Even if the kids were all happy learners, some parents would still impair the process. A Chinese blogger describes how it may go:

A Chinese teacher a taught first-form primary school student Chinese. Her father, an educational service official, took a strong interest in his daughter’s learning progress and had hired the Chinese teacher as a home tutor. He heard her teaching his daughter this line: “他有3个苹果,你有四个苹果,你比他多多少?” He asked the tutor what it meant. “Oh,” she cheerfully replied, “that’s easy. It’s how many apples do you have more than he has?” The educational official, on hearing this string of Chinese-style English, almost fainted. “What? Such a difficult question? Even an adult’s brain needs to take several bends to understand that – how can you teach that to a child?”

Oh my God! My child’s brain might catch wrinkles!!

Something is being done about the problems with Mandarin at school, hoped Richard Spencer, who until recently was the Telegraph‘s correspondent in Beijing.

But one of the most important measures is this: make sure that only pupils with a) a lot of interest in learning Chinese, b) the proneness to learn it (there are different types of learners), and c) an established record of patience and perseverance are allowed to join Mandarin classes.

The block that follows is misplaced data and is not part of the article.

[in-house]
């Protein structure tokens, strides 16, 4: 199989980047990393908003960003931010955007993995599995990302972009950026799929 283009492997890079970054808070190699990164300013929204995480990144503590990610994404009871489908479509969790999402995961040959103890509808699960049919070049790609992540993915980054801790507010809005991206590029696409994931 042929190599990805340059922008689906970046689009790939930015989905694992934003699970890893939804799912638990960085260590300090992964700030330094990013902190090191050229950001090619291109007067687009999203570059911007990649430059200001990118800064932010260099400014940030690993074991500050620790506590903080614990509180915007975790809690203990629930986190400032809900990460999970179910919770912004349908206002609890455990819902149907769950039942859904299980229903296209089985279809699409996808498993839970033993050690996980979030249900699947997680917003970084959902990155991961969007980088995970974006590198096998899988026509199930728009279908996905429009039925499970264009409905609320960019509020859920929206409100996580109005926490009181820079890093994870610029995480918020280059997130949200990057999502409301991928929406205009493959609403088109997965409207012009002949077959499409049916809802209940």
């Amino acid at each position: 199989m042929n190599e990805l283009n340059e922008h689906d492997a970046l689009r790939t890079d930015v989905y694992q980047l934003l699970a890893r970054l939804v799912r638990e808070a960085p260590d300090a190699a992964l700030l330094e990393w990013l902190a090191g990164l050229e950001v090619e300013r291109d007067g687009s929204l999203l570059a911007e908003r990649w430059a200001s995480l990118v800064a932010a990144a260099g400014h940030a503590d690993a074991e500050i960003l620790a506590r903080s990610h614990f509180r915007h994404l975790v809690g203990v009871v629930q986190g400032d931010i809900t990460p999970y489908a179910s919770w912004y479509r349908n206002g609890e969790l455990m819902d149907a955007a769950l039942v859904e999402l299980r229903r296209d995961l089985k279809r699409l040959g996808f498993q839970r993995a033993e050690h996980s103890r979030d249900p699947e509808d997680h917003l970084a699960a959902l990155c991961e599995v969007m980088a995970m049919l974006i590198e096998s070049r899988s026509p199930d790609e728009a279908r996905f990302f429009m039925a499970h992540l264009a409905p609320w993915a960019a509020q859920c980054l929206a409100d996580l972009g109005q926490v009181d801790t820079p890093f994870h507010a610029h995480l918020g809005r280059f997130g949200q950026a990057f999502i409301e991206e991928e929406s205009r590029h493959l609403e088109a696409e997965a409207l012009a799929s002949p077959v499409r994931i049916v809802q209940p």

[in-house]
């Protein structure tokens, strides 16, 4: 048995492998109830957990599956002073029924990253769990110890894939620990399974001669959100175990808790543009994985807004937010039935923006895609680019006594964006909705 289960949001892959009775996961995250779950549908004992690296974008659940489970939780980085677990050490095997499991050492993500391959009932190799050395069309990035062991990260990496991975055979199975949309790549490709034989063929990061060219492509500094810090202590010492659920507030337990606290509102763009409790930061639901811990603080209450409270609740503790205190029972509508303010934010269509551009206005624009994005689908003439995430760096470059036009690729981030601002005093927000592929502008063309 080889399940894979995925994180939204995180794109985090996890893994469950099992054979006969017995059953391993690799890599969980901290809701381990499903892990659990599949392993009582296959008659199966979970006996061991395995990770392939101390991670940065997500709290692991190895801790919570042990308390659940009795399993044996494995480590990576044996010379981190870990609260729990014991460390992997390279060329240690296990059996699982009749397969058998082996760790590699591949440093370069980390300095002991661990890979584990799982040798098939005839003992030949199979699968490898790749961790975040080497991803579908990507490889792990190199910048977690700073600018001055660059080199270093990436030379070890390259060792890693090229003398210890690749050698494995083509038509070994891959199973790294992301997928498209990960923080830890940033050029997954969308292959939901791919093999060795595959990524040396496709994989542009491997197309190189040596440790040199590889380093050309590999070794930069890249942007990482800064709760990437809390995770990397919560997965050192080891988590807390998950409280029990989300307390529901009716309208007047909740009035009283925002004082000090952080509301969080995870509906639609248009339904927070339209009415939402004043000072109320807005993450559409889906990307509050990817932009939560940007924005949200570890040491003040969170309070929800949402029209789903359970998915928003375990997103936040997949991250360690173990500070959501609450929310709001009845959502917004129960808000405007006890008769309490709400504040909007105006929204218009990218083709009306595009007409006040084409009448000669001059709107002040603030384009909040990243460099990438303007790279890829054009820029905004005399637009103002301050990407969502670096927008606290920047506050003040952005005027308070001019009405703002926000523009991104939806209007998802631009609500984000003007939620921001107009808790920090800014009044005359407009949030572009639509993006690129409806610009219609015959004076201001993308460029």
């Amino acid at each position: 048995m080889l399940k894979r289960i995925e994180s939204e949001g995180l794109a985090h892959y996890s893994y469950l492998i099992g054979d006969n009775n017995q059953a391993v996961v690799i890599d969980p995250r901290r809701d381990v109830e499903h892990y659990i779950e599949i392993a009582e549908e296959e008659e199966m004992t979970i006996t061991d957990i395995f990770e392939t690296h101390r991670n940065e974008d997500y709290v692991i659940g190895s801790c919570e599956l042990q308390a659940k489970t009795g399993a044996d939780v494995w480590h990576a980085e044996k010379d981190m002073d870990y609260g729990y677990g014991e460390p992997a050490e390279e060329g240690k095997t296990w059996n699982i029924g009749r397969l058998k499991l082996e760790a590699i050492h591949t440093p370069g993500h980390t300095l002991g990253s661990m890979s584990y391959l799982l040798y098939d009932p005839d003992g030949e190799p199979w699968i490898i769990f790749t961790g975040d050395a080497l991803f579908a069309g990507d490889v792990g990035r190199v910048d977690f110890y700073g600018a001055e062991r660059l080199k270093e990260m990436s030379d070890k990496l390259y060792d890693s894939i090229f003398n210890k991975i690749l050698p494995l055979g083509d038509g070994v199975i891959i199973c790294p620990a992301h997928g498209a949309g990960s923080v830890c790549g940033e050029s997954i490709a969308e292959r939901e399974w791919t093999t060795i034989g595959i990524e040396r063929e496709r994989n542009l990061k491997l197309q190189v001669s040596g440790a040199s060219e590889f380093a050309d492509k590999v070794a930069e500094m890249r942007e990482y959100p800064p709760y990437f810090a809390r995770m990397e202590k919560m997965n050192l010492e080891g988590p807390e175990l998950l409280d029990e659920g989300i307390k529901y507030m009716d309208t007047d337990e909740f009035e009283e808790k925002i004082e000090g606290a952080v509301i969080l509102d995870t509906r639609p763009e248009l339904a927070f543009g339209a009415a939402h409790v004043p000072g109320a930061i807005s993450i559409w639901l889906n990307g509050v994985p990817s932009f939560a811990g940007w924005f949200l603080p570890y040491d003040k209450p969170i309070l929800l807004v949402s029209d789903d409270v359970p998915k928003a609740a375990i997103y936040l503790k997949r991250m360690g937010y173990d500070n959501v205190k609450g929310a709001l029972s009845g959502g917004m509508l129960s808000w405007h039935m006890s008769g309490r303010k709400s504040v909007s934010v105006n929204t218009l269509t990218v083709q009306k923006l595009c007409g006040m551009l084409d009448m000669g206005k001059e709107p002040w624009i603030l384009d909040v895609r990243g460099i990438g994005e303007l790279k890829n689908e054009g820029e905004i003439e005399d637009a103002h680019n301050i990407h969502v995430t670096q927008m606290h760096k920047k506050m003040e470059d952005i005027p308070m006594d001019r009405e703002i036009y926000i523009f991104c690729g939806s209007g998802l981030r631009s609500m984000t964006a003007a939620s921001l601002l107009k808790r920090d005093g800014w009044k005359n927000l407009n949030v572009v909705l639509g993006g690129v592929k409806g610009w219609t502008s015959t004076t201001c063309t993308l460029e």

In that case, you may not even need a culturally prepared teacher. If the curriculum should be left to the Hanban (Chinese Language Council International) which is after all a CCP-controlled organization, is still a different question. Personally, I think that native speakers teaching Chinese can be very helpful, so long as the school management makes sure that there is no open or discreet political manipulation in the classroom.

Sure, it’s nice to imagine how the offspring of some ecologically aware, Dalai-Lama-loving, well-off holistic treehuggers spoils a neighborhood garden party by proclaiming that “Han Chinese and Tibetans are a harmonious family”. If the parents are no babbitts, they may even savor the magic of such a moment. But if the same child says and believes the same bullshit after having grown up, say a decade and a half later, it will probably have become [indefinite article] [adjective] [noun]. And in such a case, you might correctly blame school for that.